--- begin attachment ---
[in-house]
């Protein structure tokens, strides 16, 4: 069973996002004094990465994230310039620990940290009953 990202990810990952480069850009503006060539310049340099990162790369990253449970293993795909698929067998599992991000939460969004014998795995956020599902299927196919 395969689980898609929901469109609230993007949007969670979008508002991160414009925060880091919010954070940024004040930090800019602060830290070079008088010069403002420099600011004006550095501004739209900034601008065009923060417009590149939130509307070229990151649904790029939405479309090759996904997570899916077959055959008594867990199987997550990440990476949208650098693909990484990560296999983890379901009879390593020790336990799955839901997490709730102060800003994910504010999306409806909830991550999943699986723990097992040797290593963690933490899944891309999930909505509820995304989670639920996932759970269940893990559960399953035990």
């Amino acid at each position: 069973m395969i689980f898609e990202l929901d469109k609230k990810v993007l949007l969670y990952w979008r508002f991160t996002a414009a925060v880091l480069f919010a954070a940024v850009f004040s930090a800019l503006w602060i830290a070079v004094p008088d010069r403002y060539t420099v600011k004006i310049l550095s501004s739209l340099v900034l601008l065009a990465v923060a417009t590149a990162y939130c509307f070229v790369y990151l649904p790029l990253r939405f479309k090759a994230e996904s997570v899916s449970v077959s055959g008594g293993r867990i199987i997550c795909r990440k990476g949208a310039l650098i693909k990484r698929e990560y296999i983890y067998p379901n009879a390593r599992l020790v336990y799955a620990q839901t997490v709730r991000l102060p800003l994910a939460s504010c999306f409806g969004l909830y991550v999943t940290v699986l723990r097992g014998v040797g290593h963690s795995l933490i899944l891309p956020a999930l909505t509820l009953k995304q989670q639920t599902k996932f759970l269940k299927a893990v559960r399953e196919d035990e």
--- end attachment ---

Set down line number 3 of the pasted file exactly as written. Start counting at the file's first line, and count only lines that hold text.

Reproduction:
């Amino acid at each position: 069973m395969i689980f898609e990202l929901d469109k609230k990810v993007l949007l969670y990952w979008r508002f991160t996002a414009a925060v880091l480069f919010a954070a940024v850009f004040s930090a800019l503006w602060i830290a070079v004094p008088d010069r403002y060539t420099v600011k004006i310049l550095s501004s739209l340099v900034l601008l065009a990465v923060a417009t590149a990162y939130c509307f070229v790369y990151l649904p790029l990253r939405f479309k090759a994230e996904s997570v899916s449970v077959s055959g008594g293993r867990i199987i997550c795909r990440k990476g949208a310039l650098i693909k990484r698929e990560y296999i983890y067998p379901n009879a390593r599992l020790v336990y799955a620990q839901t997490v709730r991000l102060p800003l994910a939460s504010c999306f409806g969004l909830y991550v999943t940290v699986l723990r097992g014998v040797g290593h963690s795995l933490i899944l891309p956020a999930l909505t509820l009953k995304q989670q639920t599902k996932f759970l269940k299927a893990v559960r399953e196919d035990e």